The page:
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Daily News editorial

Getting engaged

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Usually when we see a large group of residents turning out to protest (or support) something, it is connected to an environmental issue. So we were especially pleased to see so many Kalama residents — some voicing their opposition, some their support — turn out for the city council meeting about that city’s proposed police station.

In November, Kalama voters overwhelmingly rejected a $2.2 million bond proposal to build a new police station in Maruhn Park (65 percent of the voters said no). When members of the Kalama City Council responded only by examining a slate of new funding options for their chosen site, many of those same voters braved the February slush to voice their opposition again.

The ability to protest, to march in opposition, to speak publicly for or against an issue is one of the bedrocks of our democracy. With voter turnout often struggling to break 35 percent to 40 percent in non-presidential elections, it was heartening to see so many residents engaged in what is happening in their community.

Kalama is not a dictatorship

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While we were happy to see so many residents turn out for the Kalama City Council meeting, we were far less happy to see the council decide to move forward with its plans to build a new police station, primarily at taxpayer expense.

Kalama residents have made it clear they don’t want to pay for a new police station. This is not the work of contrary anti-tax hardliners responding with anger to any and all new government revenue. Kalama voted very strongly in favor of a $63.4 million school bond and a replacement levy. And the City Council just approved $2.3 million in water-system work without corresponding public outcry.

While we don’t know exactly what the right solution is for the Kalama Police Department’s inadequate facilities, we urge the City Council to keep looking for other options — other funding sources, other sites — that don’t dip further into taxpayers’ pockets.

Keeping a sense of humor

Not everyone could tackle the discovery of a tumor in their heart with humor, resilience and wit, but that is what Long Beach author Jan Bono has done. Bono perhaps is best known for her contributions to the “Chicken Soup” book series.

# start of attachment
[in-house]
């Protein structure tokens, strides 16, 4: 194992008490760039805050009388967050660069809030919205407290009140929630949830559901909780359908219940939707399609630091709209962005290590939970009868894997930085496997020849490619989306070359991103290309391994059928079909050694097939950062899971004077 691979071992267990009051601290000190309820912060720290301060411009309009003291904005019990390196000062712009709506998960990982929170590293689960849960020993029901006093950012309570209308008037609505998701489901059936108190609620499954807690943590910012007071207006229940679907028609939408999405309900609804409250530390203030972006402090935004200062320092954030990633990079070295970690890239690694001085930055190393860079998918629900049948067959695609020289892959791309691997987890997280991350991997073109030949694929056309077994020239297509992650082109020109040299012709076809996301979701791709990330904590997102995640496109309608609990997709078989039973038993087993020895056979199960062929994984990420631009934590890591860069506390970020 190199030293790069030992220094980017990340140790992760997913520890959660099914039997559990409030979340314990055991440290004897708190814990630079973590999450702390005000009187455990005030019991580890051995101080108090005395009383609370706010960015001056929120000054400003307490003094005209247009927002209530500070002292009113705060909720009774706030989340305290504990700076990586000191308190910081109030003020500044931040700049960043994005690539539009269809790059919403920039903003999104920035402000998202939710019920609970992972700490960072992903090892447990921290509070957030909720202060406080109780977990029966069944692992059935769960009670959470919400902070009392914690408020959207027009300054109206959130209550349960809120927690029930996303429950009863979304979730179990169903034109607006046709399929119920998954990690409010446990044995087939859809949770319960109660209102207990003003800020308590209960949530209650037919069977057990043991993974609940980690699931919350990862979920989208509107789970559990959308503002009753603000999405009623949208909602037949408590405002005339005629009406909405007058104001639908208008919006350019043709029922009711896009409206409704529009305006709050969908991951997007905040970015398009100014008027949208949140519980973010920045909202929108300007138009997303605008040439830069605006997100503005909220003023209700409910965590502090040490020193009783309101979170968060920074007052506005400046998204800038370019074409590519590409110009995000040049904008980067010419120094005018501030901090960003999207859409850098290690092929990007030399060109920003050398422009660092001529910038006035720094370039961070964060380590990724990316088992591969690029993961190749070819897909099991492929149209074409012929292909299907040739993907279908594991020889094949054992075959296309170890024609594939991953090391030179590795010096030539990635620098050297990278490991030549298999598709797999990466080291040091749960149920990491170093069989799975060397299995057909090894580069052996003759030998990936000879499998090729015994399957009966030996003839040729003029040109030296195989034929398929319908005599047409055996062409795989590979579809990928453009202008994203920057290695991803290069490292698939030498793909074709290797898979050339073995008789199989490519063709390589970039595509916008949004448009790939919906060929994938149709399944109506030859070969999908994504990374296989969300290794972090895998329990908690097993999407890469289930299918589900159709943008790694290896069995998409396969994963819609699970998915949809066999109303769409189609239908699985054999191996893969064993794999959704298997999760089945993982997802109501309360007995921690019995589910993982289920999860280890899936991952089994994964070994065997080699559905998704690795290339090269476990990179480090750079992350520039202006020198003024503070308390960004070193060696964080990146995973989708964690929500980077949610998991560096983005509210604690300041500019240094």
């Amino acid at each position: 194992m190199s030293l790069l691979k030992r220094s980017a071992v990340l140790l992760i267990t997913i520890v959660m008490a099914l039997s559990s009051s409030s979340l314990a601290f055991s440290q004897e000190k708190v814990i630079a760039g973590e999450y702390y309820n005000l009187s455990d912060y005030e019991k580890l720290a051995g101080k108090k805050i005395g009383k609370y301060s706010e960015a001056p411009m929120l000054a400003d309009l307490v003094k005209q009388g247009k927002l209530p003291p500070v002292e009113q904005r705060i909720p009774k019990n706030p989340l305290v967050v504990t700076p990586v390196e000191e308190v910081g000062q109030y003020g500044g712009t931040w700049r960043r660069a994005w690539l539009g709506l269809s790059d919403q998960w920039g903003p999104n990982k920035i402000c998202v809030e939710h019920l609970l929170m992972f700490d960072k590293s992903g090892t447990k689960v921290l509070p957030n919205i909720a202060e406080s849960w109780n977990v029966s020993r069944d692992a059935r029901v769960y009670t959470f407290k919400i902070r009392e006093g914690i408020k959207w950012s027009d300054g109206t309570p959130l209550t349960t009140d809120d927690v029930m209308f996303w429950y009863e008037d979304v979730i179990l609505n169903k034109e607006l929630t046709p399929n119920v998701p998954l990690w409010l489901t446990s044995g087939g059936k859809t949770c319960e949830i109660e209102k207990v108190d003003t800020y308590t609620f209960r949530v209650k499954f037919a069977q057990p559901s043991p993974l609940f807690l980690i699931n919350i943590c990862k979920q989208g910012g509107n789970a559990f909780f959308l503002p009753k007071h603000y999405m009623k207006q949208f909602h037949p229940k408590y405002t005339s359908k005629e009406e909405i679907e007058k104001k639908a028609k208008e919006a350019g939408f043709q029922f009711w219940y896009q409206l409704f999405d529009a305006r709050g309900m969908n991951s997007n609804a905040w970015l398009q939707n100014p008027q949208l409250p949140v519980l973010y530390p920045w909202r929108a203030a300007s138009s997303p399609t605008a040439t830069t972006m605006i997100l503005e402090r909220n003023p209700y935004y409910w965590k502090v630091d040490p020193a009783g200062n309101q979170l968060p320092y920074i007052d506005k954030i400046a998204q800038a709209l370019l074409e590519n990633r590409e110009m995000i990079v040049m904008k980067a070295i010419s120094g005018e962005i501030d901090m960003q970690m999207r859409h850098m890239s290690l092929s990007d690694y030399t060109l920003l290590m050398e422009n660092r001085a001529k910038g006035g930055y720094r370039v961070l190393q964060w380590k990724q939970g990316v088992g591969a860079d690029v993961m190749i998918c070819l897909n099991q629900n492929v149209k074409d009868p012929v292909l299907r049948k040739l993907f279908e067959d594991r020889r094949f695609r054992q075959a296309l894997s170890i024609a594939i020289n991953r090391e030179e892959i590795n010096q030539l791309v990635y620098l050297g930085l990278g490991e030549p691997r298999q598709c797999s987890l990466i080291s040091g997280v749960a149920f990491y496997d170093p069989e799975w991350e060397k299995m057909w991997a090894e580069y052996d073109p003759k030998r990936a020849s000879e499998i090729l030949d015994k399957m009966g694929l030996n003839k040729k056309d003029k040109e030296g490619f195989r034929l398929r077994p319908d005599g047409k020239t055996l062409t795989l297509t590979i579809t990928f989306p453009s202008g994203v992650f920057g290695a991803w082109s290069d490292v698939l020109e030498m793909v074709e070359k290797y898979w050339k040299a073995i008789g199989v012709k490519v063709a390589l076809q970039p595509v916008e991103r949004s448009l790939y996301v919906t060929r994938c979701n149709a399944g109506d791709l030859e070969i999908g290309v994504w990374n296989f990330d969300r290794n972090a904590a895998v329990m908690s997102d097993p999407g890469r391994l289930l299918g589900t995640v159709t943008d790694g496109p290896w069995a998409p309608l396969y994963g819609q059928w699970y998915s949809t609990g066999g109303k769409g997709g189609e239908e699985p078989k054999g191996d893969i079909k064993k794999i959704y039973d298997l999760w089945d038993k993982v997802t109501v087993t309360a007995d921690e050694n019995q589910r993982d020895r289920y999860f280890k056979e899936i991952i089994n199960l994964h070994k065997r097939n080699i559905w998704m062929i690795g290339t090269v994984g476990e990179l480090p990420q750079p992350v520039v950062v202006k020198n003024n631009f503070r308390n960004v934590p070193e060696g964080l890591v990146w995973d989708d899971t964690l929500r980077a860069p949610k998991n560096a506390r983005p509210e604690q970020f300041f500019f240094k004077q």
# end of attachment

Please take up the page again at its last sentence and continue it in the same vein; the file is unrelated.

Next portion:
In a TDN story published Wednesday, reporter Jackson Hogan recounted Bono’s journey through what for many of us would be devastating. “Bono didn’t wallow in her grief. She instead put the tumor in the crosshairs of her sense of humor,” Hogan wrote. Rather than calling it a tumor, Bono named it Walter.

“He’s just a grumpy old man, and it’s time we kicked him out,” Bono said. “That’s the only way I could take the power out of it, because the word ‘tumor’ scared the heck out of me.”

A brave woman, indeed.

Mining for money

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News of a potential tenant at the old Fisher’s Lane water treatment plant in Longview left many of us here at The Daily News, along with quite a few readers, a bit confused.

In a story published Sunday from reporter Rose Lundy, we learned that MiningSky Inc. plans to harness excess energy from power plants and store it to power supercomputers. MiningSky specializes in cryptocurrency mining.

This kind of mining has nothing to do with the more familiar types of mining. It also has nothing to do with Ascot Resources, the company looking to mine near Mount St. Helens.

If you’ve heard of Bitcoin, you’ve heard of cryptocurrency. Put simply, cryptocurrency is a form of digital money. Put very, very simply, mining cryptocurrency involves converting information into a nearly uncrackable code. All of that computing takes a lot of power, which is where MiningSky comes in.

We don’t know much about the company yet, so we can’t say whether they will be a good fit for the area but we look forward to learning more about them and what they do.

Way to go!

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When Kelso hoops standout Riley Noah was hospitalized for an emergency appendectomy on Sunday, his removal left a gaping hole in the state-bound Hilanders’ roster and game plan. The team gathered to support him, but when Eastside Catholic welcomed Kelso to the Tacoma Dome with a lopsided defeat, it appeared this story would end on a sour note.

On Friday morning, Kelso upset No. 2 O’Dea 57-54, overcoming a 9-point fourth-quarter deficit. At game time, the Fighting Irish were considered the No. 52 team in the nation by MaxPreps. It was an improbable win on a big stage, and it came with an appropriately big reward: the Kelso boys are now guaranteed to bring home state hardware for the first time since 1959. Kelso has already won 22 games this season, and a win over Timberline today would lock in Kelso’s best state finish ever, beating its fifth-place trophy from 1950.

Congratulations and good luck, Scotties. No matter the outcome against Timberline, you’ve already made this year one for the history books.


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